Most GUI tools use cursors with relatively small fetch size (around 50) to retrieve data from Oracle. They open the cursor, fetch some data, show it and then wait on user input. All resources related to the connection and the open session are held while the tool waits on the user. While those resources are usually trivial for serial SELECT statements, they can be significant for parallel SELECT statements.
Each parallel statement gets assigned a number of parallel slaves and those slaves are not freed until their respective cursor is closed, regardless of the amount of work the slaves do. Since there are limited number of parallel slaves available in an instance (PARALLEL_MAX_SERVERS init.ora parameter) the hoarding of parallel slaves can prevent future statements to be executed in parallel, severely impacting the performance of those statements.
This following blog post describes the situation quite well:
Since this behavior is not a bug, i.e. there is never going to be a fix, we need to find a way to manage it.
One solution is to disable parallelism for all sessions coming from GUI tools that use cursors and therefore could cause this problem. This is a radical step that would deprive the users from running anything in parallel.
The second option is to educate the users of the problems associated with open cursors and ask them to close all cursor as soon as possible. This approach is ideal when executed diligently, but in reality not all users are compliant.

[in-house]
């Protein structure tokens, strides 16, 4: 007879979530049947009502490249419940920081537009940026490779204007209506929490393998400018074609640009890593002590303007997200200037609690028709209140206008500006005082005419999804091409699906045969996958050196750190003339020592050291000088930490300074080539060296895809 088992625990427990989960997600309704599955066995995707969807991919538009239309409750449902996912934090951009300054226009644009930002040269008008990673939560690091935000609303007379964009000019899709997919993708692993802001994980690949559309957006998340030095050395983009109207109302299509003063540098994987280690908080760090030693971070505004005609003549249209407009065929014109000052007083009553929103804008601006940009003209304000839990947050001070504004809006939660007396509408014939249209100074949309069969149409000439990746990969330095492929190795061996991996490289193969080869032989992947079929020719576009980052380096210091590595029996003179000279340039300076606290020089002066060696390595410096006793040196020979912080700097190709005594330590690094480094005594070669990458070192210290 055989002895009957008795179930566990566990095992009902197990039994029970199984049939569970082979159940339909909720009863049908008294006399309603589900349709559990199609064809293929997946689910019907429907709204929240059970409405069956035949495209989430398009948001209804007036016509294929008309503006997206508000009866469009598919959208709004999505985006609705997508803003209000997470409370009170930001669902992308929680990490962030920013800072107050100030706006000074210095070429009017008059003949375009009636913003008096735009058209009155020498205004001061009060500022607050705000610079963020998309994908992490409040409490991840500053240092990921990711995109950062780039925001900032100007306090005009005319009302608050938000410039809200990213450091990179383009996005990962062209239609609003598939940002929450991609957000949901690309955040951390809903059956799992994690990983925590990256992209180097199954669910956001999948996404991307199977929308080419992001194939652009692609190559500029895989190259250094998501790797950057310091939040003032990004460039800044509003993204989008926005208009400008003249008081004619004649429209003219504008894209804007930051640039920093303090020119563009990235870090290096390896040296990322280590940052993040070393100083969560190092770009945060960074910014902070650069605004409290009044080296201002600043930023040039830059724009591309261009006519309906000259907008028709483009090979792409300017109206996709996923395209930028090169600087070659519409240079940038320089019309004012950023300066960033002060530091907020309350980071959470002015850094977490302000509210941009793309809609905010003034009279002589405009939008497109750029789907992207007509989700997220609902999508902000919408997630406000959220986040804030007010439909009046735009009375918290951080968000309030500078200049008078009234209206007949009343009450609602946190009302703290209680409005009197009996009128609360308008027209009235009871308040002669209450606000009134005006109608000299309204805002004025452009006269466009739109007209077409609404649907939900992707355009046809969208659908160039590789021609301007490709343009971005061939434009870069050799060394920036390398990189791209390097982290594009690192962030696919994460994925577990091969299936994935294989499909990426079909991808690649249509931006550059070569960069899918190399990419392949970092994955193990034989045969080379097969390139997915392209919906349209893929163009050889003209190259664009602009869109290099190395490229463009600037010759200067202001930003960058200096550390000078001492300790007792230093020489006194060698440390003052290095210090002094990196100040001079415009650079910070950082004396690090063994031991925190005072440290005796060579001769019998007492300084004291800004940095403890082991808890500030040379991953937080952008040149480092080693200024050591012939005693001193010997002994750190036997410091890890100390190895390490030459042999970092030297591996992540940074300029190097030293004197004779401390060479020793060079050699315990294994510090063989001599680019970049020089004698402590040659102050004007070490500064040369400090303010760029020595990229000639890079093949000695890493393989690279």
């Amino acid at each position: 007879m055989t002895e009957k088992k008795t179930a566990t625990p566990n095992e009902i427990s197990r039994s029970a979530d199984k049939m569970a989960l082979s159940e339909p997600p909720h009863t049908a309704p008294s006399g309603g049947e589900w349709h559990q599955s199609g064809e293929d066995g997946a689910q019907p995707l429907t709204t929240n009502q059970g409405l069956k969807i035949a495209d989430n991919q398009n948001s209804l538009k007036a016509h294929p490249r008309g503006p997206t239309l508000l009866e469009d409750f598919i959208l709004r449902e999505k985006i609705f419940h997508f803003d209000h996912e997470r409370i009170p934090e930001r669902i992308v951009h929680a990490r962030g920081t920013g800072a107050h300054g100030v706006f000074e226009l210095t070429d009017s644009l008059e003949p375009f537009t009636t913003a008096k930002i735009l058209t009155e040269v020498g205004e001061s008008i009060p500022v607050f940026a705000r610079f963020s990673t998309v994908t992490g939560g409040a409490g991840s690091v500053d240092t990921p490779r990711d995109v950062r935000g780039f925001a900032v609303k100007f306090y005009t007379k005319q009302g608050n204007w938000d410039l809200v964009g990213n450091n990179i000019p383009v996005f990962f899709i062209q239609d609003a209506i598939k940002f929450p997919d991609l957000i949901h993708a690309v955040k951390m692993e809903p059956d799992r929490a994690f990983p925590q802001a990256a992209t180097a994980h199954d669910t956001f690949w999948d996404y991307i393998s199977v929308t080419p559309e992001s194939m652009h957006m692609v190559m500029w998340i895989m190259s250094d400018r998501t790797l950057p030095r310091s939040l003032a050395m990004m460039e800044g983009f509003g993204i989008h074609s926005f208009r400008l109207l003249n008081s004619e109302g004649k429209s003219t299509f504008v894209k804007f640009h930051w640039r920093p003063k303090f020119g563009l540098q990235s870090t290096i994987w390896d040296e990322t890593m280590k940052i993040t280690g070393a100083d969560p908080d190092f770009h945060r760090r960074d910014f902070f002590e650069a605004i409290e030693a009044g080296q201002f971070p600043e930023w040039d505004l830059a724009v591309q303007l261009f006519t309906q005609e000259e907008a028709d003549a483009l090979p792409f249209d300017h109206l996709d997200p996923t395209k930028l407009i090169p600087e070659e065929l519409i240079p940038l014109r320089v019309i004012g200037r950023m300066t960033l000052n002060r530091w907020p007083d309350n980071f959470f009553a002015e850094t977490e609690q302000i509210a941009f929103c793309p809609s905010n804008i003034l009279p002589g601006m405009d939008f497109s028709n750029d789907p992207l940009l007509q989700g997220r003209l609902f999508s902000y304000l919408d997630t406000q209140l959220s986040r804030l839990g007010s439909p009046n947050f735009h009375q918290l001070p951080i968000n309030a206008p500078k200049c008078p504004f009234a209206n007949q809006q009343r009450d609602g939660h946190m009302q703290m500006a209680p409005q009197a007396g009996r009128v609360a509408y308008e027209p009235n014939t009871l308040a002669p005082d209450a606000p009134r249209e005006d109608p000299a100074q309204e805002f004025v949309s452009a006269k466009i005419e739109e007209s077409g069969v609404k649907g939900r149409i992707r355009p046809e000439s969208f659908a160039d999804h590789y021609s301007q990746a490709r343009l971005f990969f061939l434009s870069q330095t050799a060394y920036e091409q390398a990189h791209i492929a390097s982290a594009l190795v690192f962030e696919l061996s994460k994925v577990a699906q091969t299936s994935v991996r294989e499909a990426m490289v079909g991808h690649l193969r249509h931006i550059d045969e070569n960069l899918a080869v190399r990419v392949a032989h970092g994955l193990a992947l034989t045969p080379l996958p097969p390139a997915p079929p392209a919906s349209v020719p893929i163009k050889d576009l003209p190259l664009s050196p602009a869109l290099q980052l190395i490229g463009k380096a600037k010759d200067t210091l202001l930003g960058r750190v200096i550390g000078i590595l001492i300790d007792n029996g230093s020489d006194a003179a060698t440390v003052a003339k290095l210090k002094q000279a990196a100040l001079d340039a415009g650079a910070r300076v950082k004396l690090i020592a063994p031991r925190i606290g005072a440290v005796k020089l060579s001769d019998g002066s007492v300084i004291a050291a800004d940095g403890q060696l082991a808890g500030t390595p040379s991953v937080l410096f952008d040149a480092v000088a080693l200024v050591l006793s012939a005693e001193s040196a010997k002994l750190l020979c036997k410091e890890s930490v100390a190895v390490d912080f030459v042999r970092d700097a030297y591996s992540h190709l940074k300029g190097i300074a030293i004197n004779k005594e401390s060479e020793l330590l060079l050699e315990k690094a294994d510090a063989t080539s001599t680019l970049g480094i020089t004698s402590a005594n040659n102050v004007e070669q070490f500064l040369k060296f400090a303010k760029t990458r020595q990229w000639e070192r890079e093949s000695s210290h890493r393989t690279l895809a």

The approach I would like to propose is to allow parallelism for all, but monitor those who do not close their open cursors. Here is the query that I use to monitor:
select count(*) from ( select * from gv$px_session px_QC where px_QC.qcinst_id IS NULL minus select * from gv$px_session px_QC where px_QC.qcinst_id IS NULL and exists (select * from gv$px_session px_Slaves , gv$session sess where px_QC.qcsid = px_Slaves.qcsid and px_Slaves.sid = sess.sid and (sess.wait_class = 'Idle' or ( sess.seconds_in_wait < 600 and sess.wait_class = 'Idle' ) ) ) )
This query returns zero if the parallel slaves are actively used and greater than zero if there is a set of parallel slaves that have been idle for 600 second. This query can be used to get the offending session and “talk” with the end user. It could be integrated with OEM using Metric Extensions or it could be part of a monitoring script that kills the offending sessions. The possibilities are endless.